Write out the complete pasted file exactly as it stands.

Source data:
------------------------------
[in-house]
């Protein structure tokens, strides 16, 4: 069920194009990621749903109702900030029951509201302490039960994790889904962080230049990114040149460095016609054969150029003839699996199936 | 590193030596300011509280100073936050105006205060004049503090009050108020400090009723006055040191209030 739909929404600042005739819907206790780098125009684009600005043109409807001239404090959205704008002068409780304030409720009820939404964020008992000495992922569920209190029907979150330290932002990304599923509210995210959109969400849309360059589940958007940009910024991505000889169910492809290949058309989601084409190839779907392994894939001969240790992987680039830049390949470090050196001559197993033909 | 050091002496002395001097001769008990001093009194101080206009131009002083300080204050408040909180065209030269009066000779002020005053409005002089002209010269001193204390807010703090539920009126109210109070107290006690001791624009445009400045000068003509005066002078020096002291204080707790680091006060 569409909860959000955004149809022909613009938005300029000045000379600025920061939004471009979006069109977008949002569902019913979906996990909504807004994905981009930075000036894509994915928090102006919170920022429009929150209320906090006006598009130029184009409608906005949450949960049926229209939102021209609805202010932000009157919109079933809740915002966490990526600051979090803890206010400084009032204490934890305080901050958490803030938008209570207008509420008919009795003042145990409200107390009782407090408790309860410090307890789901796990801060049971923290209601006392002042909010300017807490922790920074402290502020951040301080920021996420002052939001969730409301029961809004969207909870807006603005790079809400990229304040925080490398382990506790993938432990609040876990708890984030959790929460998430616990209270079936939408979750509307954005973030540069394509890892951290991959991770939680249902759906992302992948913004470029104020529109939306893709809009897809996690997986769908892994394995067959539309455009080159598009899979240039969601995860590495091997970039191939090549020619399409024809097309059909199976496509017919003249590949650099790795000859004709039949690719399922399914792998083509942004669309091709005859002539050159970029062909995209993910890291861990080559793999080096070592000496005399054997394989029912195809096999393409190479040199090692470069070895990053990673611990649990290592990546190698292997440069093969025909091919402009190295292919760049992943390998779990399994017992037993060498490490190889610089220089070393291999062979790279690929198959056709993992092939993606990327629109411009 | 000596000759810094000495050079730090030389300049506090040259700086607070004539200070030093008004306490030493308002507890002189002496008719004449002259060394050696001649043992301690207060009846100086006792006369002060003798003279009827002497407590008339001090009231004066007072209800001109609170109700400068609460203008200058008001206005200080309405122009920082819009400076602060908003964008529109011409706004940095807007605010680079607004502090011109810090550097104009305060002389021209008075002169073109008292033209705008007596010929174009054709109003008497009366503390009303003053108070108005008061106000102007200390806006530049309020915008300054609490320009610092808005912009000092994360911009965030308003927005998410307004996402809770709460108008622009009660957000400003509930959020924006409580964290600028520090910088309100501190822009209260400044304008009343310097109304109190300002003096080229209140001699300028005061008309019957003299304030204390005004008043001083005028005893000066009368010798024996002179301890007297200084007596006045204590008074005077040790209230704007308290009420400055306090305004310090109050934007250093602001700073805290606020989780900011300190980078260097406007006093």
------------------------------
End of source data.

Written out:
[in-house]
């Protein structure tokens, strides 16, 4: 069920194009990621749903109702900030029951509201302490039960994790889904962080230049990114040149460095016609054969150029003839699996199936 | 590193030596300011509280100073936050105006205060004049503090009050108020400090009723006055040191209030 739909929404600042005739819907206790780098125009684009600005043109409807001239404090959205704008002068409780304030409720009820939404964020008992000495992922569920209190029907979150330290932002990304599923509210995210959109969400849309360059589940958007940009910024991505000889169910492809290949058309989601084409190839779907392994894939001969240790992987680039830049390949470090050196001559197993033909 | 050091002496002395001097001769008990001093009194101080206009131009002083300080204050408040909180065209030269009066000779002020005053409005002089002209010269001193204390807010703090539920009126109210109070107290006690001791624009445009400045000068003509005066002078020096002291204080707790680091006060 569409909860959000955004149809022909613009938005300029000045000379600025920061939004471009979006069109977008949002569902019913979906996990909504807004994905981009930075000036894509994915928090102006919170920022429009929150209320906090006006598009130029184009409608906005949450949960049926229209939102021209609805202010932000009157919109079933809740915002966490990526600051979090803890206010400084009032204490934890305080901050958490803030938008209570207008509420008919009795003042145990409200107390009782407090408790309860410090307890789901796990801060049971923290209601006392002042909010300017807490922790920074402290502020951040301080920021996420002052939001969730409301029961809004969207909870807006603005790079809400990229304040925080490398382990506790993938432990609040876990708890984030959790929460998430616990209270079936939408979750509307954005973030540069394509890892951290991959991770939680249902759906992302992948913004470029104020529109939306893709809009897809996690997986769908892994394995067959539309455009080159598009899979240039969601995860590495091997970039191939090549020619399409024809097309059909199976496509017919003249590949650099790795000859004709039949690719399922399914792998083509942004669309091709005859002539050159970029062909995209993910890291861990080559793999080096070592000496005399054997394989029912195809096999393409190479040199090692470069070895990053990673611990649990290592990546190698292997440069093969025909091919402009190295292919760049992943390998779990399994017992037993060498490490190889610089220089070393291999062979790279690929198959056709993992092939993606990327629109411009 | 000596000759810094000495050079730090030389300049506090040259700086607070004539200070030093008004306490030493308002507890002189002496008719004449002259060394050696001649043992301690207060009846100086006792006369002060003798003279009827002497407590008339001090009231004066007072209800001109609170109700400068609460203008200058008001206005200080309405122009920082819009400076602060908003964008529109011409706004940095807007605010680079607004502090011109810090550097104009305060002389021209008075002169073109008292033209705008007596010929174009054709109003008497009366503390009303003053108070108005008061106000102007200390806006530049309020915008300054609490320009610092808005912009000092994360911009965030308003927005998410307004996402809770709460108008622009009660957000400003509930959020924006409580964290600028520090910088309100501190822009209260400044304008009343310097109304109190300002003096080229209140001699300028005061008309019957003299304030204390005004008043001083005028005893000066009368010798024996002179301890007297200084007596006045204590008074005077040790209230704007308290009420400055306090305004310090109050934007250093602001700073805290606020989780900011300190980078260097406007006093």